A Good Place 27

a good place beach 3 Chapter Twenty-Seven

Having been indoors all morning, in the relative comfort of an air-conditioned room, I was a little unprepared for the day that greeted us outside once we had finished and I finally left the library. It was one of those hot summer days, but worse than that, it was also a quite humid, with the distinct feeling in the air that a storm was brewing.

As I took the short walk from the library to where I had parked the truck I continued to speak to Aaron on the phone, and by the time I reached it I could feel my damp shirt clinging uncomfortably to my body.

Aaron offered to organise something for our lunch, then we arranged to meet at a local park, which I knew well. It was located on a grassy headland, overlooking the ocean, and from the last time I was there I recalled there was a row of rather large Norfolk Island pines, as well as an historic battlement, where a row of cannons had once stood proudly, protecting the harbour in the event of the expected foreign invasion; which of course, never came. I think it was the French they were worried about at the time.

These days the fortifications were painted brilliant white, and of the cannons, only two remained, each now painted glossy black. Still, it was an important site that was an integral part of the history of the area, and each year many visitors came to take a look and have their photographs taken beside the impressive iron beasts, and walk or run through the surrounding trenches, along which soldiers had once gathered.

Compared to many countries ours was relatively new, and the history around us only went back a few hundred years. I remember some friends who had visited England a couple of years ago and upon their return we got to talking. They spoke of how old the place seemed, with buildings dating back many hundreds of years. In particular they spoke of a church they had visited, which had a cornerstone dating to around 1690. They were amazed that something like that still stood, but that was nothing compared to what they thought when the vicar told them that 1690 was only the year they had extended and renovated the place. The foundation stone had actually been laid in the Year of our Lord of 1271.

Of course, we had nothing quite like that in this country, but what we did have we were still proud of, and I hoped and prayed that what our forefathers had built would all still be here for many hundreds of years to come. Our future generations deserved the chance to enjoy such places, and marvel at what our settlers had achieved, doing much with just their bare hands.

After the short drive to the park I stopped the truck in the parking bay, finding a spot in the shade of one of the towering Norfolk Island pines and got out, then strolled over to a covered picnic table to wait for Aaron. At least the place didn’t seem to have changed any in the years since I had last been here, with its manicured lawns and well kept gardens surrounding all that was old. I sat and watched some people walking around the old battlements. They were obviously a family, with mum and dad and two energetic young, fair haired boys. A short way away, sitting on a bench and looking out to sea, was another couple. He with his arm around the shoulder of the blonde haired girl, her with her head resting against his shoulder. There was just something about young love that made you feel good, all the way down to the soles of your feet.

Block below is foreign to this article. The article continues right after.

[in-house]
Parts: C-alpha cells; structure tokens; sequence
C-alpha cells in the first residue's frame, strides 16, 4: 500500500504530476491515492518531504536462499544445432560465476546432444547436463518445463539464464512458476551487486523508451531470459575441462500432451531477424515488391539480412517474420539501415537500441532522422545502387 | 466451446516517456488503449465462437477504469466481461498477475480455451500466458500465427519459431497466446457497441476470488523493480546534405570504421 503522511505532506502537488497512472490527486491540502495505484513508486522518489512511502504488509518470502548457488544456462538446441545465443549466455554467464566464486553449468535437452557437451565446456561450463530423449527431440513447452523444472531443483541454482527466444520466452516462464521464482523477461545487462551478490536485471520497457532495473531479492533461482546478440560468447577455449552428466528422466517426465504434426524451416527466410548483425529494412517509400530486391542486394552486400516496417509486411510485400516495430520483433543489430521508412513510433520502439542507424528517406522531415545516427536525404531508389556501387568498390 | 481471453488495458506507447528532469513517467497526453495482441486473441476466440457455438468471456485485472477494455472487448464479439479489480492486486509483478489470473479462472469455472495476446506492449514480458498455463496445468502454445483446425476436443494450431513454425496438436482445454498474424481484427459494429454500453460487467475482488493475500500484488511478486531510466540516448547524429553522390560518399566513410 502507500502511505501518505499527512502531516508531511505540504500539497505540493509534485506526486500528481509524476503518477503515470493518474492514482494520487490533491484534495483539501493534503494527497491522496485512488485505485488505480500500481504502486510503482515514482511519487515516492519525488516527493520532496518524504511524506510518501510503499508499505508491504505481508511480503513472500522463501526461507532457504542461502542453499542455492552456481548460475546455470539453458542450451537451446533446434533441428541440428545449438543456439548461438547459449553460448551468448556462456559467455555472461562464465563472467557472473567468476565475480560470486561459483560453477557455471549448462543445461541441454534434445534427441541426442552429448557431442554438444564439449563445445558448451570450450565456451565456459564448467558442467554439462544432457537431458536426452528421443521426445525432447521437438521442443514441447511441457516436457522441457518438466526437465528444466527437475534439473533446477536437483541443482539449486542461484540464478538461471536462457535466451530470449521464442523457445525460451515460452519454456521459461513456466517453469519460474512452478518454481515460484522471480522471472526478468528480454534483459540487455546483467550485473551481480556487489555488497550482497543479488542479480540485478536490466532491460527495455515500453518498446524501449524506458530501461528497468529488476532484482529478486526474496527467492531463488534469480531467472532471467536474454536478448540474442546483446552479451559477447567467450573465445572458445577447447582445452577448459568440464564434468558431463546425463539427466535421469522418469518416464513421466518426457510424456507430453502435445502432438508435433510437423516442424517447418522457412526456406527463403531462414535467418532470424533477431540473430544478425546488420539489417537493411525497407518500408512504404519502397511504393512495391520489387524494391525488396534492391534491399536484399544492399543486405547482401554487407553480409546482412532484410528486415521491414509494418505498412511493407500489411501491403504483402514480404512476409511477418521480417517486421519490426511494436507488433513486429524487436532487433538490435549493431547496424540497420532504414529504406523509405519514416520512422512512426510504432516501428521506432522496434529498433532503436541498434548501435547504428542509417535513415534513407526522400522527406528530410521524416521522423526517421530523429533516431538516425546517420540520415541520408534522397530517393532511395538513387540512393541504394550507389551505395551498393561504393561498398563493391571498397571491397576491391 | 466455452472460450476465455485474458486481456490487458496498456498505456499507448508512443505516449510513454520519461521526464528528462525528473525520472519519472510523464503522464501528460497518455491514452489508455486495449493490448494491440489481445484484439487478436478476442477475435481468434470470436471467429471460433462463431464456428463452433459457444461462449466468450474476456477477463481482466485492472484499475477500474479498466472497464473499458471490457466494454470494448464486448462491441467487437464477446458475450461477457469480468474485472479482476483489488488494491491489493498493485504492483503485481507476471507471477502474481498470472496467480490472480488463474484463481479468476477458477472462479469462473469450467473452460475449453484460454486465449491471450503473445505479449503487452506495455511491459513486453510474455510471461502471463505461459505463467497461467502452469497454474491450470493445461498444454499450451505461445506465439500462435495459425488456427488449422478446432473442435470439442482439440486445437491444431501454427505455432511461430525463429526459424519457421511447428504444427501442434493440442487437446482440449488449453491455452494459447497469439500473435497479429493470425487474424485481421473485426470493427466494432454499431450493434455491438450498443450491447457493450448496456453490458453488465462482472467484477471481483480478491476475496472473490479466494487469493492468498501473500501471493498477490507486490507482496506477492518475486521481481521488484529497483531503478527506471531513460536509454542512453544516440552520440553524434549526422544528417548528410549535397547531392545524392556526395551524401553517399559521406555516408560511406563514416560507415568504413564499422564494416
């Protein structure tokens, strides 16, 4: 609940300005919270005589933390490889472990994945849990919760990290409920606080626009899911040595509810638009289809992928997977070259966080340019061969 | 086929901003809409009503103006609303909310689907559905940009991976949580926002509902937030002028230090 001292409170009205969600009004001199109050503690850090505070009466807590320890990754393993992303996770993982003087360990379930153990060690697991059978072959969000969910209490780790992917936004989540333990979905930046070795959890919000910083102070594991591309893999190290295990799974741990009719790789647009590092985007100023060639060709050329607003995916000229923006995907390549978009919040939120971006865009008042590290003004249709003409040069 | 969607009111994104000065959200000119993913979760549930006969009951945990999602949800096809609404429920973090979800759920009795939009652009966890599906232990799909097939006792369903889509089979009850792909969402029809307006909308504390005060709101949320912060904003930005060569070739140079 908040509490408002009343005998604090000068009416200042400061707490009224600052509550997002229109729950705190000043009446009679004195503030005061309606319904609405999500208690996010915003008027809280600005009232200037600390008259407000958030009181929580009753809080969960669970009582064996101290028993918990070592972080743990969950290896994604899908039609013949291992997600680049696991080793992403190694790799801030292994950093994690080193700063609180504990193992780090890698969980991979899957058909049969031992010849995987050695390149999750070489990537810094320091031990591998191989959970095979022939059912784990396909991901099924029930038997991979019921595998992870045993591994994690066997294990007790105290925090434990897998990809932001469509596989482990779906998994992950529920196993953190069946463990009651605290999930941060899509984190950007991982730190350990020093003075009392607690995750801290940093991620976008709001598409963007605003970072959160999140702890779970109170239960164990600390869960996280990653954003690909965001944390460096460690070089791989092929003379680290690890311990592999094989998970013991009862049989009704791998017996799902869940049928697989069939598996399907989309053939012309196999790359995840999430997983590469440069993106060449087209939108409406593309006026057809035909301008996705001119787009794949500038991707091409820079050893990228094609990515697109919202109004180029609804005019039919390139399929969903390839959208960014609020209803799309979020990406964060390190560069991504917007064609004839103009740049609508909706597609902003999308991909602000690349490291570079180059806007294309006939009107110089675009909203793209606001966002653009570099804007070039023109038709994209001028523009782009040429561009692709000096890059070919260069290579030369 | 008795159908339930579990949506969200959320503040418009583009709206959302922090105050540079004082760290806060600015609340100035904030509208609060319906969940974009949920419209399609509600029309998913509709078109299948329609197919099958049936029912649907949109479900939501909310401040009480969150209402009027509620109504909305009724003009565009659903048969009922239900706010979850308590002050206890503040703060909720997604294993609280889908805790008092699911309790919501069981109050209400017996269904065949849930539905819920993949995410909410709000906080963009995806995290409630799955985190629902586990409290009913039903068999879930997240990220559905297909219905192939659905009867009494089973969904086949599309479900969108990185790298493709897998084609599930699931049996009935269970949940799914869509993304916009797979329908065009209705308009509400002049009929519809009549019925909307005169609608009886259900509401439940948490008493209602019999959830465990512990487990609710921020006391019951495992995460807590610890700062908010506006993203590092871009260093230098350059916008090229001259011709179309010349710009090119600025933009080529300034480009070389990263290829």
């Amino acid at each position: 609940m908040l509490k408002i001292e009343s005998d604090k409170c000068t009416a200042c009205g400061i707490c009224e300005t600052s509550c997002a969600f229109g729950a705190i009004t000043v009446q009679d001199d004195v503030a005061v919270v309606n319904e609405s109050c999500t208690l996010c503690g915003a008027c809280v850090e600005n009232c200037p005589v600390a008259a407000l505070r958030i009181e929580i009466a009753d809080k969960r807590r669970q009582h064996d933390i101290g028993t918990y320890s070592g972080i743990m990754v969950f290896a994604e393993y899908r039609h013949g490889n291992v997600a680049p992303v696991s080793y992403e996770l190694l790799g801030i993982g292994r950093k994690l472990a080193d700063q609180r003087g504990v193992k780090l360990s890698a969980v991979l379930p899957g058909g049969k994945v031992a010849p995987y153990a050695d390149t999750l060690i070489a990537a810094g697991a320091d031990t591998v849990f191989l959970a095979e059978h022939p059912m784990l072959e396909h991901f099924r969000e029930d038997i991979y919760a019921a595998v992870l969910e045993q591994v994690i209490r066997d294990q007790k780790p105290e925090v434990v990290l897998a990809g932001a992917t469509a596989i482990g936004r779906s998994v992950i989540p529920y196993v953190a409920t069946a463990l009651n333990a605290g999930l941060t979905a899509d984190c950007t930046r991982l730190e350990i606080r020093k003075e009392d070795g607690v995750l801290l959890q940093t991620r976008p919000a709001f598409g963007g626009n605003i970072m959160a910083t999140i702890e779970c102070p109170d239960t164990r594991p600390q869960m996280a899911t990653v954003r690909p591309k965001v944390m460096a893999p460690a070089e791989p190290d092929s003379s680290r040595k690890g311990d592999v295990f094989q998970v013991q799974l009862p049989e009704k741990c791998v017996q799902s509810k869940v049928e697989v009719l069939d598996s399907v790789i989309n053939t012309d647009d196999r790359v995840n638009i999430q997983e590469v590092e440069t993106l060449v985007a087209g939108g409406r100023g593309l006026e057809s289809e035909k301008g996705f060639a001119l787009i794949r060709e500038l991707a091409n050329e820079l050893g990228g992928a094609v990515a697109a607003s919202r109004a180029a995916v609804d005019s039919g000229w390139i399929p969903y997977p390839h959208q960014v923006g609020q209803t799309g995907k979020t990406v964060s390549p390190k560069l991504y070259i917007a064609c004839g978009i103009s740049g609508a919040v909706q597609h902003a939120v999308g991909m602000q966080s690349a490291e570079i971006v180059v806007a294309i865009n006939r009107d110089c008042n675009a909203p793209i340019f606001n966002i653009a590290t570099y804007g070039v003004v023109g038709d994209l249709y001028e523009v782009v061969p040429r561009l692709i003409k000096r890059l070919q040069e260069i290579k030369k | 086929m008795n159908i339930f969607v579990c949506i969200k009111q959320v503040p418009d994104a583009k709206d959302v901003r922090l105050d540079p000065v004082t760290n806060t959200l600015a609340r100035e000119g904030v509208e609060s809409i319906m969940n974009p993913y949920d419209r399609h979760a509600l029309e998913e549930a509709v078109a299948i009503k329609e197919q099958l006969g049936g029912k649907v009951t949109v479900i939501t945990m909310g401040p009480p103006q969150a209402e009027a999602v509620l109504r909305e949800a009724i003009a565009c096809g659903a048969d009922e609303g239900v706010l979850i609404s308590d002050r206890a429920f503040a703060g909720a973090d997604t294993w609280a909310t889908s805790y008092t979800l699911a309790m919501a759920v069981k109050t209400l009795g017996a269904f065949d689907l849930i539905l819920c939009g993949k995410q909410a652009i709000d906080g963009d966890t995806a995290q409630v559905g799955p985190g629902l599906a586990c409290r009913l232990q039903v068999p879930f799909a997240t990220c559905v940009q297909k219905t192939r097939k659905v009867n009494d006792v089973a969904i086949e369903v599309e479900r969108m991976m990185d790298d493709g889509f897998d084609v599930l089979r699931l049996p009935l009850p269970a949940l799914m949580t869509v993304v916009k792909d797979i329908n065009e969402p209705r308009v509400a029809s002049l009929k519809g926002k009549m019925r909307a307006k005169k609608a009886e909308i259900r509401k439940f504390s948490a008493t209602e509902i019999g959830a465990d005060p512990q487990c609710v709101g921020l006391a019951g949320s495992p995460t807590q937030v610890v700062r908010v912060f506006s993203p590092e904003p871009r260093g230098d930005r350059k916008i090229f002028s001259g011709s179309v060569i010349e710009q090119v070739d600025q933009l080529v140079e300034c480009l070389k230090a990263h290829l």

It didn’t take long before I heard the familiar sound of Old Betsy climbing the hill up to the headland, and presently Aaron appeared, soon parking beside the new Toyota.

He was all smiles as he climbed out of his vehicle and started toward me, carrying with him a plastic shopping bag with bulging sides in one hand, and a large bottle of Coca Cola in the other.

I smiled back at him and walked toward him, then when he was close enough I gave him a quick hug, only to immediately hear, ‘Mum! Those two men just hugged each other!’

We turned and noticed one of the two young boys had stopped and was looking in our direction, his mouth agape.

‘It’s all right Liam,’ his mother quickly said. ‘They must be friends.’

She flashed a knowing smile in our direction, then took young Liam’s hand and dragged him away, with the kid all the while looking back over his shoulder at us, until they finally went around to the other side of a large four wheel drive and disappeared from our view.

‘Seems like we attract attention everywhere we go,’ I said to Aaron, half joking.

‘Well, you are a very good looking man. But seriously, you could find yourself in some real trouble if you start attracting twinks like that one!’

‘There’s only one twink I want, even if he is getting to be a bit too hairy-arsed to be called that anymore.’

‘So, what now? You want me to start waxing my backside?’

‘I didn’t say that!’ I exclaimed, while holding up my hands in mock surrender. ‘But now that you’ve . . .’

‘You just keep dreaming, mate,’ was all he said, before turning away from me and heading for the picnic table.

I watched his hairy, khaki-covered arse, as I followed him, and marvelled at how firm and shapely it seemed to be these days. All this exercise was obviously doing the boy some good, I thought.

When he reached the table and set the shopping bag down on it he turned and looked back at me.

‘What the fuck are you staring at?’ he asked, knowing all too well just where my gaze had been directed.